• 8. (c) Allyn & Bacon 2004 Copyright © Allyn and Bacon 2004 Causes of ADHD  For most children, the precise cause of ADHD is unknown.  Some studies suggest that ADHD is inherited.  Possible causes of ADHD include:  Neuroanatomical (related to brain structure)  Neurochemical (related to chemical imbalance in the brain or a deficiency in chemicals that regulate behavior)  Neurophysiological (related to brain function)  Neuropsychological (related to dysfunction of the frontal lobes)
    • 9. (c) Allyn & Bacon 2004 Copyright © Allyn and Bacon 2004 ADHD Characteristics (Barkley, 1998) Limited sustained attention or persistence of attention to tasks Reduced impulse control or limited delay of gratification Excessive task-irrelevant activity or activity poorly-regulated to match situational demands
    • 10. (c) Allyn & Bacon 2004 Copyright © Allyn and Bacon 2004 Common Difficulties Exhibited By Students with ADHD  Working Memory Difficulties  Time Estimation Problems  Difficulties Using Internal Language  Lack of Self- Discipline  Following Rules or Instructions  Situational Variability in Performance  Low Performance on Repetitive or Tedious Tasks
    • 11. (c) Allyn & Bacon 2004 Copyright © Allyn and Bacon 2004 Adult Outcomes  Only 20% to 35% of children with ADHD will not be impaired as adults.  Adults with ADHD are likely:  to be fired more often.  to change jobs more frequently.  to receive more traffic citations and accidents.  Outcomes are better for adults with ADHD who receive treatment.
    • 12. (c) Allyn & Bacon 2004 Copyright © Allyn and Bacon 2004 Identification, Assessment, and Eligibility  For years, the diagnosis of ADHD was considered the sole responsibility of psychologists, psychiatrists, and physicians.  Today, school personnel have some legal responsibilities to assess students suspected of having ADHD.  Although assessment is performed primarily by trained school personnel, teachers play an important role in the assessment process.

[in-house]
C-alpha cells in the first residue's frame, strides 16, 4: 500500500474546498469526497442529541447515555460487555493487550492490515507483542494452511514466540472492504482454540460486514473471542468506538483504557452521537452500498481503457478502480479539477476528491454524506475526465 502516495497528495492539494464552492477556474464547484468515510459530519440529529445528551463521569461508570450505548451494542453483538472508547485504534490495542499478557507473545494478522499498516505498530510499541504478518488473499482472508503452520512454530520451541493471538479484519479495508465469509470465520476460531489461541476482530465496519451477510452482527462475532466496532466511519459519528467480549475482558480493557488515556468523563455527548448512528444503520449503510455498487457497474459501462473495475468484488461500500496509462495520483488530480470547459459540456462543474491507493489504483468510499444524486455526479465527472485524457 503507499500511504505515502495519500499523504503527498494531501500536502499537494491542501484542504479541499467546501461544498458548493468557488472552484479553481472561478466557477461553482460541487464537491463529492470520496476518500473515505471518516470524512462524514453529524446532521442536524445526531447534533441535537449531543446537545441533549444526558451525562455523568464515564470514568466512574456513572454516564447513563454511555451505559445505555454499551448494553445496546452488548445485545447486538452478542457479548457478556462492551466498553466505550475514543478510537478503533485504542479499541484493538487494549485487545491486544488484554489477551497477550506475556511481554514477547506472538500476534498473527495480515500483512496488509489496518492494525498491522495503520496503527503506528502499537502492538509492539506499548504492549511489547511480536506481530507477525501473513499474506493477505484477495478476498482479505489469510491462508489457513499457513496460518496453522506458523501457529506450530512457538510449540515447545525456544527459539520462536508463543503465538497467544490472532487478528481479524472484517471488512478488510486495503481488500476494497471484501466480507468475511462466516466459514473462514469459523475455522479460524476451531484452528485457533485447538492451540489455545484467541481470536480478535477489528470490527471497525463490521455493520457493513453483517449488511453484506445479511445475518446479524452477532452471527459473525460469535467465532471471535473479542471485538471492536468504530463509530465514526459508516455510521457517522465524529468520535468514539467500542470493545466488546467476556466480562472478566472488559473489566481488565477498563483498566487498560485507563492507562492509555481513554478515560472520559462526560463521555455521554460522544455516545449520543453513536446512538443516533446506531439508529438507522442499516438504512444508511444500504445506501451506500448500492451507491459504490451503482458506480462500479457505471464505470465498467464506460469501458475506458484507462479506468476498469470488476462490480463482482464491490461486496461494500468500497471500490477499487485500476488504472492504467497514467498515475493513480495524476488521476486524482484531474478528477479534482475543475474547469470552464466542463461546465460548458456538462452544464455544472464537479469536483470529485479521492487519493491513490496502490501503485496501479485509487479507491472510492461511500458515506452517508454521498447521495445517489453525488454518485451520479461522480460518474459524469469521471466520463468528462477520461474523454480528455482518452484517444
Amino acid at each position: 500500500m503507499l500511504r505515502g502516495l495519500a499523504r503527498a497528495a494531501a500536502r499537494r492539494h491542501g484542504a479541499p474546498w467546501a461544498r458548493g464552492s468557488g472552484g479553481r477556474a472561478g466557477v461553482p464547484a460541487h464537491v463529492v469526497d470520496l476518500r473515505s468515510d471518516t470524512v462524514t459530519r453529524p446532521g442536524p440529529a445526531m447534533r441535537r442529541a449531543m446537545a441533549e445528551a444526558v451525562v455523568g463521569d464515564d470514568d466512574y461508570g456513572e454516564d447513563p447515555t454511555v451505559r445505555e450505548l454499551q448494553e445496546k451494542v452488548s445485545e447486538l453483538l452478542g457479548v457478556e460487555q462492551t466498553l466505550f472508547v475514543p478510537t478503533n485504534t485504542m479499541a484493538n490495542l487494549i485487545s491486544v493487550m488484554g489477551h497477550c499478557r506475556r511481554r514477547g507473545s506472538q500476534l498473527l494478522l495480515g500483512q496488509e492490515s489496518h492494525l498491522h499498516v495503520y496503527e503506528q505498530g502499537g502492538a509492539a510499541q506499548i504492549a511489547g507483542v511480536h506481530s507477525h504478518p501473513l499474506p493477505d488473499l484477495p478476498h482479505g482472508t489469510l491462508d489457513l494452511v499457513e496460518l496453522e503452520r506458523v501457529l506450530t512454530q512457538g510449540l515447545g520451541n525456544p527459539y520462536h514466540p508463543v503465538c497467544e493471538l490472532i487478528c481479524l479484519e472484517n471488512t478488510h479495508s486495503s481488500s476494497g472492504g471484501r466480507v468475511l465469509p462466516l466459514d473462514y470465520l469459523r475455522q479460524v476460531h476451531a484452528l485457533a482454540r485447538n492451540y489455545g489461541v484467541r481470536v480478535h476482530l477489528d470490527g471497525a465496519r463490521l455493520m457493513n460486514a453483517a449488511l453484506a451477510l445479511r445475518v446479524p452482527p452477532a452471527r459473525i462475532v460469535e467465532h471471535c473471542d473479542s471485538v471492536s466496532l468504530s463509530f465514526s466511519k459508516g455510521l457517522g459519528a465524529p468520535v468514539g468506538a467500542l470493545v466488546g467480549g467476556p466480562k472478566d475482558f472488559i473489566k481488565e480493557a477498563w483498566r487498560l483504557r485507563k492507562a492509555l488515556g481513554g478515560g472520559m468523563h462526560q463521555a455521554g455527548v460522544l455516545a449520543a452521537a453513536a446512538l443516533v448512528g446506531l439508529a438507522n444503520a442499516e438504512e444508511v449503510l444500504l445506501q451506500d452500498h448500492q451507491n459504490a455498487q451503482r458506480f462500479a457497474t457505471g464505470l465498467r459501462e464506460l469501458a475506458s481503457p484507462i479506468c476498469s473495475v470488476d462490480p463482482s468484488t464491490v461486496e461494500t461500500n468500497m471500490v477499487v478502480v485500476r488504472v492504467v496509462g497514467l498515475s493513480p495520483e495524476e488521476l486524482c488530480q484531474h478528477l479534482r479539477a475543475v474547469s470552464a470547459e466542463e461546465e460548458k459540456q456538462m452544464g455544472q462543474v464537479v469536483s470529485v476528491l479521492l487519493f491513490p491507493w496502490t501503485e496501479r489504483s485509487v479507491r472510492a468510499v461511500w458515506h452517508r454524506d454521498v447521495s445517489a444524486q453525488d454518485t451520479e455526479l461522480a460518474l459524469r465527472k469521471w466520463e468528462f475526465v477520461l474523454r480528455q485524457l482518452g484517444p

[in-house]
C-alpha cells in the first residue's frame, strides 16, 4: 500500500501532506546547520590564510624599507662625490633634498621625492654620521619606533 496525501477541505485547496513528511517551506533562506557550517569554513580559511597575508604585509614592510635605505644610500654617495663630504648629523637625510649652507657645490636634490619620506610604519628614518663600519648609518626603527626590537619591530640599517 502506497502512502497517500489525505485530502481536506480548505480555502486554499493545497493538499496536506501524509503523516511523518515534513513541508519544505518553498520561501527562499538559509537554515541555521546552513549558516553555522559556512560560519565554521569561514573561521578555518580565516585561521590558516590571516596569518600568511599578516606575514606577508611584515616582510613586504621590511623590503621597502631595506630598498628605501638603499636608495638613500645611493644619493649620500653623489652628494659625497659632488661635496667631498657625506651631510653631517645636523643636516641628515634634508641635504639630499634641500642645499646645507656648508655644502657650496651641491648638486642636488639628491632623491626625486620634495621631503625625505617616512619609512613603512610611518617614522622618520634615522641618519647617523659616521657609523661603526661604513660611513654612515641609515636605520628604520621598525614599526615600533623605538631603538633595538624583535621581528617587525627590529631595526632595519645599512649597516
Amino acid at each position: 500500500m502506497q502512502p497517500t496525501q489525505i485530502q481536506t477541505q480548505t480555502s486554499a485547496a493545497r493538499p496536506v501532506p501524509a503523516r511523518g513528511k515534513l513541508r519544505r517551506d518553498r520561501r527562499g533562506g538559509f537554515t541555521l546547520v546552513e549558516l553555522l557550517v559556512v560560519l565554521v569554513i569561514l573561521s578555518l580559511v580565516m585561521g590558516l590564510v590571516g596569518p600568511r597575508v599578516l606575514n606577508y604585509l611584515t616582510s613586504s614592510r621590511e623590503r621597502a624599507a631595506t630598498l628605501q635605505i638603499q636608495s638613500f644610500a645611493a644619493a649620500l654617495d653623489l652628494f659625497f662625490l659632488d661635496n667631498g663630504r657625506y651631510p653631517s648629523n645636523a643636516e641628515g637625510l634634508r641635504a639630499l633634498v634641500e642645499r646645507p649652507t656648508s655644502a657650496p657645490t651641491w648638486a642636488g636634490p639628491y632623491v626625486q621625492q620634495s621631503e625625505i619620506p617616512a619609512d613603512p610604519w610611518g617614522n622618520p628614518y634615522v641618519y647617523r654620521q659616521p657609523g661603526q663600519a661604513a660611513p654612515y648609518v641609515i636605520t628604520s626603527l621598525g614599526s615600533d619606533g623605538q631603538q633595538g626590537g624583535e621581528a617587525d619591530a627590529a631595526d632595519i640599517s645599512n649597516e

• 13. (c) Allyn & Bacon 2004 Copyright © Allyn and Bacon 2004 Steps in the Assessment Process Step One: Preliminary Assessment and Child Study Meeting Step Two: Formal Assessment Process: Follow-Up Meeting of the Child Study Team Step Three: Collaborative Meeting for Strategy Development Step Four: Follow-Up and Progress Review
    • 14. (c) Allyn & Bacon 2004 Copyright © Allyn and Bacon 2004 Typical Components in an ADHD Assessment Battery  Observations  Interviews with child, parents, and teachers  Review of intellectual and academic assessments  Rating scales completed by teachers, parents, and student  Medical examination
    • 15. (c) Allyn & Bacon 2004 Copyright © Allyn and Bacon 2004 Cultural or Linguistic Diversity (CLD) Concerns  When ADHD coexists with CLD, it presents unique challenges for the teacher.  Teachers must become familiar with students’ unique values, views, customs, interests, and behaviors.  Service-eligible behaviors cannot be the result of CLD differences.  Chaotic home environments may exacerbate ADHD-related behaviors.
    • 16. (c) Allyn & Bacon 2004 Copyright © Allyn and Bacon 2004 Continuum-of- Placement Options  The U.S. Department of Education suggests that the most appropriate placement for many students with ADHD is the general education classroom, with adaptations.  This means that teachers of students with ADHD must:  understand this condition.  implement effective strategies.  collaborate with special educators to develop education plans.
    • 17. (c) Allyn & Bacon 2004 Copyright © Allyn and Bacon 2004 Developing Education Plans  A Section 504 plan serves as legal documentation detailing agreed-upon services.  General educators may need to write Section 504 plans for students with ADHD.  Recommendations for writing a 504 plan:  Plan should be developed by a team.  Areas identified as causing significant limitations should be addressed in the plan.  Plan should include how school personnel will administer and monitor medication.
    • 18. (c) Allyn & Bacon 2004 Copyright © Allyn and Bacon 2004 Role of Medication  Many students with ADHD are prescribed medications by physicians.  Teachers need to understand:  the types of medications used;  commonly-prescribed medication dosages;  the intended effects of medication; and  potential side effects of medication.